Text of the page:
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  • Accessibility statement

    Accessibility statement

    Accessibility arrangements at Ramat Hanadiv

    Ramat Hanadiv works hard to make its services accessible to people with disabilities in order to afford them a visiting experience that meets their unique requirements.

    In accordance with the law, our accessibility manager, Tami Zigler, is available. If you encounter unique accessibility requests you’re welcome to contact us in one of the following ways:

    Telephone: 04-6298127 Fax: 04-6399117

    or Email: To Tami

    The Memorial Gardens and Visitor Center are accessible except for the mausoleum.

    Disabled parking:

    Designated disabled parking bays may be found in the main and secondary parking lots.

    Disabled restrooms:

    Every facility that offers restrooms also offers designated disabled restrooms.

    Disabled Aids:

    • Devices for the hearing impaired are available in the InfoShop, classrooms, movie theater and auditorium and on training tours. For your convenience, contact us and let us know in advance about your visit in order to receive fast, easy service.
      Telephone: 04-6298111 ext. 4.
    • Wheelchairs may be hired from the InfoShop - for on-site visits.

    Website accessibility:

    Ramat Hanadiv invests effort and resources to make the organization’s website accessible so that disabled people will also be able to enjoy it.

    Restrictions to accessibility:

    As a general rule, all of the website’s pages were built to meet level AA conformance to web content accessibility. Nevertheless, despite our efforts to make all of the website’s pages accessible, it is possible that some parts of the site are still inaccessible. We note that a number of pages contain external components that are beyond our control and inaccessible. Therefore, the following pages do not meet the accessibility standard:

    https://ramat-hanadiv.gardenexplorer.org

    http://ramathanadiv.maps.arcgis.com

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Where have all the reptiles gone?

Where have all the reptiles gone?

Unexpectedly, in Ramat Hanadiv Nature Park – a place known for its diverse wildlife – the reptile community is ever so slowly disappearing. So what is the main culprit? How is it related to grazing management in the Park? And what can we learn from this about the continuous complexity of human management of natural areas?

Recently, the reptile community at Ramat Hanadiv has greatly diminished. The main reason for this is already known to researchers, and emphasizes the complexity of active management of natural areas, which are themselves shrinking due to threats from development. It turns out that such management is not without consequences and may often carry a price tag, and the great challenge is to find the optimal benefits for nature, the landscape and humans.

In recent decades Ramat Hanadiv has gone to great lengths to prevent the spread of fire as much as possible. This activity combines manual tree cutting, cattle grazing and goat grazing. Cattle grazing has been implemented in the Park since 1990. Long-term monitoring at Ramat Hanadiv in the last 15 years has found that grazing has a positive effect on the richness and diversity of the vegetation, while decreasing the risk of fire by reducing the amount of dry herbaceous plant material in the summer. Grazing also benefits particular species, for example, a study conducted at Ramat Hanadiv over a number of years found that cattle grazing is necessary for the existence of the anemone ‘carpets’ in the Park.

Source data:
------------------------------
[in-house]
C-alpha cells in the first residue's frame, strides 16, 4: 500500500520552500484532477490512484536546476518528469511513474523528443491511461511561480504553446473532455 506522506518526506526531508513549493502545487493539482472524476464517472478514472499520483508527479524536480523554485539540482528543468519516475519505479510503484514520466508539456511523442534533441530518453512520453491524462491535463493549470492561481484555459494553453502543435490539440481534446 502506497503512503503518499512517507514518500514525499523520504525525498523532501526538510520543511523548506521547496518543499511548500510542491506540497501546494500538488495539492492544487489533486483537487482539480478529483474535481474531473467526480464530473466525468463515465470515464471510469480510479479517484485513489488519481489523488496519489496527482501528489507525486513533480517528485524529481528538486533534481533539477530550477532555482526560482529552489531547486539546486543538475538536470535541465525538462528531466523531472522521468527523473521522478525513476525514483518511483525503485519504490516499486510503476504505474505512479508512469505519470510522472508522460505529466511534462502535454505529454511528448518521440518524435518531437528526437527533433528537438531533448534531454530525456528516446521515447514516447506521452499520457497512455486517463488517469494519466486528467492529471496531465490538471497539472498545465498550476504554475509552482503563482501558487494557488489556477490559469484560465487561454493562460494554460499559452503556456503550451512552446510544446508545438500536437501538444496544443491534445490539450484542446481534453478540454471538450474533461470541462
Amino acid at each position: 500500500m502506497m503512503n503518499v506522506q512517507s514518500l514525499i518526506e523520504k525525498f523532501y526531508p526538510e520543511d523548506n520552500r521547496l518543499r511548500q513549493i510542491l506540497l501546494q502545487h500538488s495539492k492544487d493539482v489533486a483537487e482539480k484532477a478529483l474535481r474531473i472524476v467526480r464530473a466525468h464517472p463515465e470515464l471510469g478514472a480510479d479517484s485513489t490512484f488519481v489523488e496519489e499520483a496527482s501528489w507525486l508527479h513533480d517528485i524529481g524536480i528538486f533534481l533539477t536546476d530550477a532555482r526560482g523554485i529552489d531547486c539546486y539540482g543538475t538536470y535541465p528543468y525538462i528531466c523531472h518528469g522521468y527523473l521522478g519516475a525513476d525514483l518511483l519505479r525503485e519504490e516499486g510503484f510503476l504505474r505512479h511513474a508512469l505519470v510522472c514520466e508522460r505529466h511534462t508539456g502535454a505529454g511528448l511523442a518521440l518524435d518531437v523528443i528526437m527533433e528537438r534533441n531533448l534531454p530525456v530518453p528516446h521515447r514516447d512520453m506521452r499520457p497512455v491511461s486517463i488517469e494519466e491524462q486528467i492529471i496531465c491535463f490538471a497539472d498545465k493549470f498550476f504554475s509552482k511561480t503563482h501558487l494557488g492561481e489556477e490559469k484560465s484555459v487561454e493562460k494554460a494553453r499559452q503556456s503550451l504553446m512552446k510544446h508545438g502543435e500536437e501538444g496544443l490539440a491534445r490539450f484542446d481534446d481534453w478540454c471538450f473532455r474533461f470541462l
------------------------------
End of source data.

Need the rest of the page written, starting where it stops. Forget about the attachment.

However, apparently not everything is rosy; cattle grazing also has less cheery, indirect consequences on the reptile community living in the Park. It turns out that the cattle egret, an ‘elegant’ white water bird, has a role to play, due to its eating habits. A study conducted recently by Roi Talbi, from the University of Haifa, found that this bird, which accompanies the grazing herd that provides it with an abundance of flies and other delicious insects, chooses to stay in the Park long after the grazing season ends and the cows leave the park. The egret, which also feeds on reptiles, found a ‘treasure trove of reptiles’ and began to stealthily decimate the local reptile community.

We once again find ourselves in a situation where we need to deal with the consequences of our previous intervention. Without a doubt, it would be much easier to carry on next to nature, in relative balance, as occurred for thousands of years, but the growing population of the human species encroaches onto more and more of the open landscapes and impacts those that remain. All we can do is to find creative solutions that will allow us to live side by side and ensure a better future for all of us.

Following this study, Ramat Hanadiv and the Israel Nature and Parks Authority met up to think about possible ways of dealing with the explosion of the cattle egret population. In the first stage we will treat the problem by making changes to the cattle regime that will be accompanied by surveys and observations to determine whether there is any improvement. We all hope to see less egrets, as well as recovery of the reptile community in the Park.

אנפיות הבקר על עצי הגן
cattle egrets visit at the gardens

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Useful Information

Opening Hours

Sun-Fri: 08:00-16:00
Sat: 08:00-16:00

Contact Us

Ramat Hanadiv
P.O.B 325
Zichron Ya'akov
3095202
Phone: 04-6298111
info@ramathanadiv.org.il

Directions

The entrance to Ramat Hanadiv..

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